Modulating cell behavior with engineered HER-receptor ligands
Author(s)Alvarez, Luis M. (Luis Manuel)
Massachusetts Institute of Technology. Dept. of Biological Engineering.
Linda G. Griffith and Richard T. Lee.
MetadataShow full item record
The primary motivation for this work is the manipulation of EGFR family signaling to influence regenerative responses of mesenchymal stem cells (MSC). Underlying the potential of regenerative medicine is the need to understand and control cell behavior. A 'cue, signal, response' paradigm has emerged as a framework for building predictive models for manipulation of cells to achieve desired responses. The HER receptor tyrosine kinase (RTK) family is an attractive target for manipulation of cues and signals, as its four members - epidermal growth factor receptor (EGFR or HERI), HER2, HER3 and HER4 - influence processes as diverse as development, wound healing, migration, and tissue homeostasis and family members are expressed by almost every cell type. All HER receptors require either homodimerization or heterodimerization with other family members for activation of signaling pathways, and the various dimer pairs are not equivalent in their ability to activate all the downstream pathways. Hence, signaling (and phenotypic) outcomes may be dictated not only by the number (or fraction) of each type of receptor ligated, but by the quantitative distribution of these receptors into various possible dimer pairs. The canonical physiological ligands for the HER family receptors are monomeric, allowing occupied receptors to freely homodimerize or heterodimerize. The premise of this work is that engineered bivalent ligands can drive specific dimerization events to enhance or inhibit signaling by various HER family receptors in a quantitative fashion that might be predicted on the basis of receptor expression. This work focuses on the design and implementation of engineered protein systems that are targeted to control homo and heterodimerization of HERI and HER3. One broad consequence of using homodimer ligands is to quantitatively force ligand-occupied HERI or HER3 to homodimerize and thus inhibit heterodimerization. Homodimerization may reinforce preferred signaling pathways (e.g, HERI-HERI vs HER1-HER2) - with implications for tissue regeneration and inhibit undesirable pathways (e.g. HER2-HER3) - with implications in cancer. Preliminary results suggest that whereas the monomeric HER3 ligand activates canonical signaling pathways expected from HER3-HER2 interactions, dimeric ligands inhibit signaling, presumably by forcing homodimerization of the kinase-inactive HER3 receptors. This thesis focuses on developing the design principles to use bivalent ligand dimers to control signaling, experimental testing of the hypothesis that signaling pathways can be controlled by such ligands and are quantitatively different than those for monovalent ligands, and demonstration of how such ligands influence proliferation of human marrow stromal cells, a cell type important for bone regeneration. In addition, the issue of practical implementation in a tissue engineering setting is addressed by implementing approaches to tether bivalent ligands to scaffolds in a manner that preserves signaling function.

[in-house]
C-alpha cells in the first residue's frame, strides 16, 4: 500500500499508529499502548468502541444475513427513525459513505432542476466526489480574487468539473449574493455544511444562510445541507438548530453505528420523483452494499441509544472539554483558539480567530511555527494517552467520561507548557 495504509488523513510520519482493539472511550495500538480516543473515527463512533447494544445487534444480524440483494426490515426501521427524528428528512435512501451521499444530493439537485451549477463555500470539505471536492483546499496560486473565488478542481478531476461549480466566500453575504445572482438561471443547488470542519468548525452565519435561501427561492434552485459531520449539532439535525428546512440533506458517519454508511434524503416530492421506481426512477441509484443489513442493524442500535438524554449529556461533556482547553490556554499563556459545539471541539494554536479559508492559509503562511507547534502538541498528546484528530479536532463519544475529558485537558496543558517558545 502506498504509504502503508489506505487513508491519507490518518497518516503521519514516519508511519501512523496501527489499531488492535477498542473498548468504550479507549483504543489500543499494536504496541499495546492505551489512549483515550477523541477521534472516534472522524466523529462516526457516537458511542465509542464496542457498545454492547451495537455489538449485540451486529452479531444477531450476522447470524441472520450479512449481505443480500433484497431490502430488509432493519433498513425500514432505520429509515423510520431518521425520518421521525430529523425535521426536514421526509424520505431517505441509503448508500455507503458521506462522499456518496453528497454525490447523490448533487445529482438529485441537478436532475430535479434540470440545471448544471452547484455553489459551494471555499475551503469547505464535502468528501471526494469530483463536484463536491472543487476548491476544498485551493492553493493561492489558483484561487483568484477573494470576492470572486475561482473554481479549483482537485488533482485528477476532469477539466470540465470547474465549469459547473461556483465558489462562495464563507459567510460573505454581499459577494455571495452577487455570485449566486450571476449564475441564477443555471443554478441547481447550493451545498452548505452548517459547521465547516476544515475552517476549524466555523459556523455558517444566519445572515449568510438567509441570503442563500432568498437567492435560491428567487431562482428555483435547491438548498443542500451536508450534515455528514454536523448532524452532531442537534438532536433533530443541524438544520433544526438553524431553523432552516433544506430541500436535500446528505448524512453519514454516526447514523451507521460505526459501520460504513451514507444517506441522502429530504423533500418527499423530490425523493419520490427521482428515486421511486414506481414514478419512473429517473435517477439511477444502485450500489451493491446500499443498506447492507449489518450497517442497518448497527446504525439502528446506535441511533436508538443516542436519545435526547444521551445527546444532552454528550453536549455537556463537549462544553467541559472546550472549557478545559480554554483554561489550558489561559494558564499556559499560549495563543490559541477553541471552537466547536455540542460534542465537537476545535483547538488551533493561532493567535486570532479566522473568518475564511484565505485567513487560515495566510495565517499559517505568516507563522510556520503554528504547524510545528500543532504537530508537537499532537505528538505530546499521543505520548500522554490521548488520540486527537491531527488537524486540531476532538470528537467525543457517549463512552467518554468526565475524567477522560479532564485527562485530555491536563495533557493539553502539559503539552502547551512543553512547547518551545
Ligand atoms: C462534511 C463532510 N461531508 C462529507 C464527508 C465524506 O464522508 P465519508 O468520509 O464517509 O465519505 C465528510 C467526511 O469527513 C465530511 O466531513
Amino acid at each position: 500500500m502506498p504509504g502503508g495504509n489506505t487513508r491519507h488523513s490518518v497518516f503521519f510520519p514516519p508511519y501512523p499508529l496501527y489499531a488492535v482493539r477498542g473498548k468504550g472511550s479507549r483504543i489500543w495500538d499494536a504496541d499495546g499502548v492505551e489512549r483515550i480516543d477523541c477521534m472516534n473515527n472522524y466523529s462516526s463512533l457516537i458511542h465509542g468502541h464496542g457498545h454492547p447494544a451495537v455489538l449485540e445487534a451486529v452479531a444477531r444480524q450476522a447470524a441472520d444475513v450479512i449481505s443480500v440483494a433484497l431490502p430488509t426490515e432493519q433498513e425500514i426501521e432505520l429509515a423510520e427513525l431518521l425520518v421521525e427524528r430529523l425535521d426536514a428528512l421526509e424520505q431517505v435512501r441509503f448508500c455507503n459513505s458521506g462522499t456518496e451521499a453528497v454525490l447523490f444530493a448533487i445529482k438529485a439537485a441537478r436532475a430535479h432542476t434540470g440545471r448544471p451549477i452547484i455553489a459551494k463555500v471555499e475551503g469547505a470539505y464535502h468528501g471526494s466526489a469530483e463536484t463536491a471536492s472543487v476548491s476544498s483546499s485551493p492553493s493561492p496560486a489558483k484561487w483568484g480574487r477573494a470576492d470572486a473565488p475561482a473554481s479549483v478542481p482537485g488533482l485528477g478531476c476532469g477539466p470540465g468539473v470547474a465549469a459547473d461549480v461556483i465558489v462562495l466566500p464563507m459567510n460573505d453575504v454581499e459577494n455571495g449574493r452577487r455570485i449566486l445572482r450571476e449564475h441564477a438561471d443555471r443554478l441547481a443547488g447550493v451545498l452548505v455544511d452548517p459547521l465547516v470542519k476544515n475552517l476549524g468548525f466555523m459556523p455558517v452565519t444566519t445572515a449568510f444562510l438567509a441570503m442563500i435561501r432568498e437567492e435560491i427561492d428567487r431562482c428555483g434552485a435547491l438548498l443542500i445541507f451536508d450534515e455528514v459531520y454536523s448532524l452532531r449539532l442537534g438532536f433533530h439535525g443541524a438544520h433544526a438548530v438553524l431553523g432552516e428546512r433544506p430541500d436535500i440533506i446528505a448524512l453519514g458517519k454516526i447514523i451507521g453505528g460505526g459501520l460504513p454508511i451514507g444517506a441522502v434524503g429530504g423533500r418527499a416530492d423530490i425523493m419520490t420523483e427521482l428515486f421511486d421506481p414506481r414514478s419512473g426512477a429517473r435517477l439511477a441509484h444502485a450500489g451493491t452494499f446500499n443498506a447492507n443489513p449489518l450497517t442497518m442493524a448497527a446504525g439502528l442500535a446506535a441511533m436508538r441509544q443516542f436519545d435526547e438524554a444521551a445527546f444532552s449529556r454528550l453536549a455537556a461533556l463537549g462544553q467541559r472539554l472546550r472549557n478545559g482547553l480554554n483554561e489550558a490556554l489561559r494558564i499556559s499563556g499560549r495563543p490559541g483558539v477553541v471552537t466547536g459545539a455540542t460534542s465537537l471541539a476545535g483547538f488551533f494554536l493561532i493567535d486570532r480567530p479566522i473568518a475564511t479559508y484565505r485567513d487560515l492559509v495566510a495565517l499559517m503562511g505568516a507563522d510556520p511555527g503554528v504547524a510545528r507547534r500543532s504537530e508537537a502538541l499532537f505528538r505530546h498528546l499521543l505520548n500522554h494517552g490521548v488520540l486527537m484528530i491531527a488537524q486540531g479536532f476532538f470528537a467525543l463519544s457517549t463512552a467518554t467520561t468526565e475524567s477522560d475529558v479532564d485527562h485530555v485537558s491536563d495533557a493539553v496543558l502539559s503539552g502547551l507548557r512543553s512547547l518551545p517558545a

Thesis (Ph. D.)--Massachusetts Institute of Technology, Dept. of Biological Engineering, September 2009."August 2009." Cataloged from PDF version of thesis.Includes bibliographical references.
DepartmentMassachusetts Institute of Technology. Dept. of Biological Engineering.
Massachusetts Institute of Technology